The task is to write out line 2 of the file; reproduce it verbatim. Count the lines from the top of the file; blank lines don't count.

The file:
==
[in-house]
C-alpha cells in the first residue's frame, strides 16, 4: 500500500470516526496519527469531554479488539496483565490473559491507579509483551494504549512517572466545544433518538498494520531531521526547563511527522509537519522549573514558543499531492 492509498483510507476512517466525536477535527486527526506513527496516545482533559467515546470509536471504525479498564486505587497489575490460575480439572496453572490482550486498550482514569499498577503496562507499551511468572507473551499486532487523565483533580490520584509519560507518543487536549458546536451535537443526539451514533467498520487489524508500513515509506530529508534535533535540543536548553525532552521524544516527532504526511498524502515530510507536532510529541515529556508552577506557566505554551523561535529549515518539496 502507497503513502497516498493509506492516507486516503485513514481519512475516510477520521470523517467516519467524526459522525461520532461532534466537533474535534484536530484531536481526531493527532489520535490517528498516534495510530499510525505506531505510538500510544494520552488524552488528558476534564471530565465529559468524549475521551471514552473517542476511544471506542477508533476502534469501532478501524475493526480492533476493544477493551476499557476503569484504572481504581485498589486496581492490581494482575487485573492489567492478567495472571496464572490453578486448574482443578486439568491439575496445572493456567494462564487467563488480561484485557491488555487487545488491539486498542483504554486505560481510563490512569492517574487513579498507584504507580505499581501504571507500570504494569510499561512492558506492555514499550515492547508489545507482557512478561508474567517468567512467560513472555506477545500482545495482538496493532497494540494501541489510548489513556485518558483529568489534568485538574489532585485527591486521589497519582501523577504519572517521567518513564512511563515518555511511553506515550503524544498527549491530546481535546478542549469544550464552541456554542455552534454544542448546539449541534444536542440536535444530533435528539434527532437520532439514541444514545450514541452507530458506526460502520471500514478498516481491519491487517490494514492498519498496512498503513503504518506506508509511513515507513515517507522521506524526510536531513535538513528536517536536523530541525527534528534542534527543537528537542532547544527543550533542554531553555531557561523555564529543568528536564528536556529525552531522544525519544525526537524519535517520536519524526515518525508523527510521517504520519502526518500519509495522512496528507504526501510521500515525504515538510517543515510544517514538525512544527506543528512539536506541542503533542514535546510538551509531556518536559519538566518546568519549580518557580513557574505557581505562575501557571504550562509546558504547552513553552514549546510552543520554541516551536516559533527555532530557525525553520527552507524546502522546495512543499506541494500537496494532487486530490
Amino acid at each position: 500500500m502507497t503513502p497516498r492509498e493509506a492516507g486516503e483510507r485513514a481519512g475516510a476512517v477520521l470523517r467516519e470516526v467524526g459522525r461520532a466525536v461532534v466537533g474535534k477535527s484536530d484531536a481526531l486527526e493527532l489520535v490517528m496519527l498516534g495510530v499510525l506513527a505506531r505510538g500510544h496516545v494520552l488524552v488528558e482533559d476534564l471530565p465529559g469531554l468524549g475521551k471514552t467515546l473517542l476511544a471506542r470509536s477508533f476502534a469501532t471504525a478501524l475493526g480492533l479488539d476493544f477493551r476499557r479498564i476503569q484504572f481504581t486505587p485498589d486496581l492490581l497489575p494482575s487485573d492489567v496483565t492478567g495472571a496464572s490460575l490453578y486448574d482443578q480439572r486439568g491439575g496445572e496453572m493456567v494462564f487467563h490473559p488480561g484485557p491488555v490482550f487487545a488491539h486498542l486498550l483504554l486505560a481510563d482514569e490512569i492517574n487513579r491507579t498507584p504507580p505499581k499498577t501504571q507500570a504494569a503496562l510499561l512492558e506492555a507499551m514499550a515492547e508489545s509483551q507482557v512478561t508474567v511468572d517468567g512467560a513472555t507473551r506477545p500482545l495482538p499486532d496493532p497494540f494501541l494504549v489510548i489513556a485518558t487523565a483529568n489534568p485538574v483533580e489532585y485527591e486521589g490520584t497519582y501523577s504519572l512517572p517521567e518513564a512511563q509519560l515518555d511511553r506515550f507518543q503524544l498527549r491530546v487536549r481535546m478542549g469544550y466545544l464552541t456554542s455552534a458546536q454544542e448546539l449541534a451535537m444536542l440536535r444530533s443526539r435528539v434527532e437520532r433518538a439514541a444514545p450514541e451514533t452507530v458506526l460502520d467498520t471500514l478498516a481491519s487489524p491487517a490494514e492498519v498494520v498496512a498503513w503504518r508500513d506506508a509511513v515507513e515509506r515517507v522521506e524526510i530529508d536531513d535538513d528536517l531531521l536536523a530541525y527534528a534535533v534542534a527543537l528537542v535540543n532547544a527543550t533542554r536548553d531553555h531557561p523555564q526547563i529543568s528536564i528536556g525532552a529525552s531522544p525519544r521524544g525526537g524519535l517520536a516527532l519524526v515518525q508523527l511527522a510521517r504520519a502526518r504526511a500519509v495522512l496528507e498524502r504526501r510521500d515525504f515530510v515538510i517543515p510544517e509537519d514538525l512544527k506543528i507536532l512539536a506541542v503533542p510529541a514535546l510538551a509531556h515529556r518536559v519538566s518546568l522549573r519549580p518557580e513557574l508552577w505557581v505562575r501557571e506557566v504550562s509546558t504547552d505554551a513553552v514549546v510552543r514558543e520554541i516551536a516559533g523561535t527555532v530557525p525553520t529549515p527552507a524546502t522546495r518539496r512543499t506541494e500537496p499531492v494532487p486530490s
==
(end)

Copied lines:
C-alpha cells in the first residue's frame, strides 16, 4: 500500500470516526496519527469531554479488539496483565490473559491507579509483551494504549512517572466545544433518538498494520531531521526547563511527522509537519522549573514558543499531492 492509498483510507476512517466525536477535527486527526506513527496516545482533559467515546470509536471504525479498564486505587497489575490460575480439572496453572490482550486498550482514569499498577503496562507499551511468572507473551499486532487523565483533580490520584509519560507518543487536549458546536451535537443526539451514533467498520487489524508500513515509506530529508534535533535540543536548553525532552521524544516527532504526511498524502515530510507536532510529541515529556508552577506557566505554551523561535529549515518539496 502507497503513502497516498493509506492516507486516503485513514481519512475516510477520521470523517467516519467524526459522525461520532461532534466537533474535534484536530484531536481526531493527532489520535490517528498516534495510530499510525505506531505510538500510544494520552488524552488528558476534564471530565465529559468524549475521551471514552473517542476511544471506542477508533476502534469501532478501524475493526480492533476493544477493551476499557476503569484504572481504581485498589486496581492490581494482575487485573492489567492478567495472571496464572490453578486448574482443578486439568491439575496445572493456567494462564487467563488480561484485557491488555487487545488491539486498542483504554486505560481510563490512569492517574487513579498507584504507580505499581501504571507500570504494569510499561512492558506492555514499550515492547508489545507482557512478561508474567517468567512467560513472555506477545500482545495482538496493532497494540494501541489510548489513556485518558483529568489534568485538574489532585485527591486521589497519582501523577504519572517521567518513564512511563515518555511511553506515550503524544498527549491530546481535546478542549469544550464552541456554542455552534454544542448546539449541534444536542440536535444530533435528539434527532437520532439514541444514545450514541452507530458506526460502520471500514478498516481491519491487517490494514492498519498496512498503513503504518506506508509511513515507513515517507522521506524526510536531513535538513528536517536536523530541525527534528534542534527543537528537542532547544527543550533542554531553555531557561523555564529543568528536564528536556529525552531522544525519544525526537524519535517520536519524526515518525508523527510521517504520519502526518500519509495522512496528507504526501510521500515525504515538510517543515510544517514538525512544527506543528512539536506541542503533542514535546510538551509531556518536559519538566518546568519549580518557580513557574505557581505562575501557571504550562509546558504547552513553552514549546510552543520554541516551536516559533527555532530557525525553520527552507524546502522546495512543499506541494500537496494532487486530490